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Chappell Roan returns with a sapphic angst and desire

Screenshot from ‘HOT TO GO!’ video | Amusement Records

Nearly a year after her critically acclaimed debut album “The Rise and Fall of a Midwest Princess,” Chappell Roan returns with the new single, “Good Luck, Babe!” Opening with a very reminiscent drum beat and shimmering synths, “Good Luck, Babe!” gains momentum as the track unfolds. 

Instrumentally, the piece does not vary too greatly from some of Roan’s previous efforts, but given the artist’s varied and unique take on song production, this is far from a negative critique. The 80’s synths and drums only add to the anthemic power ballad qualities the track possesses and do well in furthering the lyrical themes and emotions found within. The fist-pumping chorus, powered by staccato keys that perfectly accent the rousing vocals, makes this song a joy to sing along to.

Roan’s vocal range is on full display, ranging from a breathy ethereal lament to an anthemic boom. At times, the impressive vocals drift into the sonic realm of the many bedroom pop artists that cropped up in the late 2010’s — however, the singer’s vocal capabilities save her from the lackluster, overdone vocal styles attributed to that era. 

Roan truly flexes her capabilities towards the end of the track, when the chorus falls amorphously into a highly theatrical and powerful bridge; her bitter voice dripping with dramatic flair, only to fall into a defeated, whispered tone. The artist would benefit from introducing more of this style in her music, as the theatrics perfectly match the persona and genre-bending reputation she has given herself.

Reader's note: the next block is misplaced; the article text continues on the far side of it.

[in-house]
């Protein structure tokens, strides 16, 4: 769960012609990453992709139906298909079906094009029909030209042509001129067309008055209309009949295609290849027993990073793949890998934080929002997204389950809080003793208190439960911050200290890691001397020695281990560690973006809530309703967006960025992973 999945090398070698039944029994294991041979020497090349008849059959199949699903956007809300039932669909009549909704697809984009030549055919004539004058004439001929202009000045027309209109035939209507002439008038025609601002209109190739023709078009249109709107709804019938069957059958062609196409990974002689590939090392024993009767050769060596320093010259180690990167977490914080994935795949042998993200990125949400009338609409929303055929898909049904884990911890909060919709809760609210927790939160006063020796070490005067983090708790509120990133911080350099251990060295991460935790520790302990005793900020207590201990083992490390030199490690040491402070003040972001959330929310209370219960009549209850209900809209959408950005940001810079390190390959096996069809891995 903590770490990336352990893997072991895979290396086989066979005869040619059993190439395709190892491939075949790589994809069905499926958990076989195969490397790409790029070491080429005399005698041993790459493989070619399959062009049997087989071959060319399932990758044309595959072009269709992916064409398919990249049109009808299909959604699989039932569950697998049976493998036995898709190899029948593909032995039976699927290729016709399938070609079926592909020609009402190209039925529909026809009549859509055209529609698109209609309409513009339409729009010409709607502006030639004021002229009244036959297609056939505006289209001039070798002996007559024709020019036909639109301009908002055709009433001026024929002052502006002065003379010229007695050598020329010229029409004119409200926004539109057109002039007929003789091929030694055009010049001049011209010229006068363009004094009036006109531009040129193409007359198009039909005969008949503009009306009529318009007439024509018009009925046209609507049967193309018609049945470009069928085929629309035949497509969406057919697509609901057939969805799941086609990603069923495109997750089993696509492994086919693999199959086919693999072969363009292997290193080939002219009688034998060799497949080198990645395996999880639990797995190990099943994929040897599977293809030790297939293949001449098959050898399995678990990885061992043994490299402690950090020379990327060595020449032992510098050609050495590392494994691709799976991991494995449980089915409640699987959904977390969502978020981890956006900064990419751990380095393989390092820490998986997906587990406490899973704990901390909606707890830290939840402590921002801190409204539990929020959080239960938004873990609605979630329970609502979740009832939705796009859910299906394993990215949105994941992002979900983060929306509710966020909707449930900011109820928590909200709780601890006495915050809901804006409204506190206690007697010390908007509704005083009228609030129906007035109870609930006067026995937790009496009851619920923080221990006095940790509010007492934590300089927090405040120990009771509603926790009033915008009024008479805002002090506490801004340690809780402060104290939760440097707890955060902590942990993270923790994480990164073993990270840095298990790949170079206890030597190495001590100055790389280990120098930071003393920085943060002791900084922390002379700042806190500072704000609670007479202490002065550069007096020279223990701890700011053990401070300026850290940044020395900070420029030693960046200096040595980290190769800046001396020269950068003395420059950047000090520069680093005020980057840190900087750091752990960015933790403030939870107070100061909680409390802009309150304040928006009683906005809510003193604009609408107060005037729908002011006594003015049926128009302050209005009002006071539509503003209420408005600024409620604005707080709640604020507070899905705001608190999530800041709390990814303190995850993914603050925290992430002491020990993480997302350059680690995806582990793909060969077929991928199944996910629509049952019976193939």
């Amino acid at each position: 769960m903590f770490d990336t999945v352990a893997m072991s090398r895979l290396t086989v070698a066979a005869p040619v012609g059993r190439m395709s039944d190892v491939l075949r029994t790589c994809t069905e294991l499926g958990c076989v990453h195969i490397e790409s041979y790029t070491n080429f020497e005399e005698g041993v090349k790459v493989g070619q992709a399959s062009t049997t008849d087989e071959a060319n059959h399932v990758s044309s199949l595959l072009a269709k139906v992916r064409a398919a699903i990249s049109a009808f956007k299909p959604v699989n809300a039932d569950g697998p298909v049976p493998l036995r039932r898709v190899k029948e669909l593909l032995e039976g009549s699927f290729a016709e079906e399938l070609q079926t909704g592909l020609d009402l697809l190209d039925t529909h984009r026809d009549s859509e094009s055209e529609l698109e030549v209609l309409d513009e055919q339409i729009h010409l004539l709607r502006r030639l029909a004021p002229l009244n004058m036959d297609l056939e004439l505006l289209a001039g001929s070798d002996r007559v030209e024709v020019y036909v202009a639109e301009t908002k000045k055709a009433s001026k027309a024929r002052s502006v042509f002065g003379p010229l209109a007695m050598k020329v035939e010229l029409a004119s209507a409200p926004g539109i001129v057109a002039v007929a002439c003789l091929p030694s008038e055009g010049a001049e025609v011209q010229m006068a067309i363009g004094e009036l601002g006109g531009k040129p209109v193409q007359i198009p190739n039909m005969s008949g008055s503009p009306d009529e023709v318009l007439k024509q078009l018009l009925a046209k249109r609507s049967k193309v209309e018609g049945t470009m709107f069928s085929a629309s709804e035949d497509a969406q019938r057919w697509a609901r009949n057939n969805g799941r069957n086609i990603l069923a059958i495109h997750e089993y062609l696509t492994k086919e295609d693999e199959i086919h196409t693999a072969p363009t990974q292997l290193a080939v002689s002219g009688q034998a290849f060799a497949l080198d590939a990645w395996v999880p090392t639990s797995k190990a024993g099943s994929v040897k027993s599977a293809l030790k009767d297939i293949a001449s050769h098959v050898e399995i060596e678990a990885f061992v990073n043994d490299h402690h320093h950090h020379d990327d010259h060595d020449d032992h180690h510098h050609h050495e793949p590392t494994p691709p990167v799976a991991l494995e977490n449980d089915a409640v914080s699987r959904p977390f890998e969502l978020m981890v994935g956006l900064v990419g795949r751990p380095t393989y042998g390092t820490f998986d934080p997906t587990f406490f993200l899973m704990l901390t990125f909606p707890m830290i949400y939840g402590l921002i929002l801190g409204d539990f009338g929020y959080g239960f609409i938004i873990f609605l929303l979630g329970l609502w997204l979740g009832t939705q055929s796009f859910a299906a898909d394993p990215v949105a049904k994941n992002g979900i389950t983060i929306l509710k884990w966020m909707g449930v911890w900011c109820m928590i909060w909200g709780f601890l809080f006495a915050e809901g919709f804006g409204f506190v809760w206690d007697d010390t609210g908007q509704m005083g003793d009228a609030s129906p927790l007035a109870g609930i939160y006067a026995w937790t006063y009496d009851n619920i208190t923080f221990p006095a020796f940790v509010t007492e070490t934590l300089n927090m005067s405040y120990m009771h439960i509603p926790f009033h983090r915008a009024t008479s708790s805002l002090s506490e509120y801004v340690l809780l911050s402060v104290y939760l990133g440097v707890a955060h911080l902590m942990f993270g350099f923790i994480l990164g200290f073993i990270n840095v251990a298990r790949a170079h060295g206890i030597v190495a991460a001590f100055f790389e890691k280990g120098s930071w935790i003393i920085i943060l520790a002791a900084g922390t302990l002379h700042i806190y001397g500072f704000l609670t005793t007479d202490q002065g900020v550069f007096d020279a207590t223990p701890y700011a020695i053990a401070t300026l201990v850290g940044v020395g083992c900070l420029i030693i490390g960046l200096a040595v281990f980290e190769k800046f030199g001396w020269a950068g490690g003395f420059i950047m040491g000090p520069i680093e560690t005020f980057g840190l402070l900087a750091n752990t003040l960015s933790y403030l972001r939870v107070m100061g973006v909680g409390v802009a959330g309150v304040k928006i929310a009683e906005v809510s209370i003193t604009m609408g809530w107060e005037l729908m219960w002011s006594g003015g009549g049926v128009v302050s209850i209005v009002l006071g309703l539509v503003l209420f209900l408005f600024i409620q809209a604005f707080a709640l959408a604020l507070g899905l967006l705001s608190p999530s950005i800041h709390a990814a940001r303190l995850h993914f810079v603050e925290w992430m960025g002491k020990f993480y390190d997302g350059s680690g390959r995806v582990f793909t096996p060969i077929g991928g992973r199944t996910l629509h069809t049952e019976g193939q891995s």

The lyrics delve into the spiteful lamentations of a scorned lover, a woman whose true love has left her for a man. Throughout the track, the speaker, presumably Roan, bounces back and forth between vindication and a defeated quiet, wishing her lost love would regret her decisions and feel the same pain the speaker experiences — all the while attempting to deal with that pain. Lyrics such as “you can say it’s just the way you are, make another stupid excuse, another stupid reason, you’d have to stop the world just to stop the feeling” solidly display the narrator’s anger and pity for the other woman. 

At times, the narrator allows their anger to win, letting loose with a torrent of emotion. with lines like “With your head in your hands, you’re nothing more than his wife/And when you think about me all those years ago/ You’re standing face to face with I told you so”. These outbursts, however, are always followed up with a return to the melancholic pity that defines this deceivingly upbeat song.

“Good Luck, Babe!” is a strong effort from Chappell Roan and is certain to keep the momentum following her debut critically acclaimed album.

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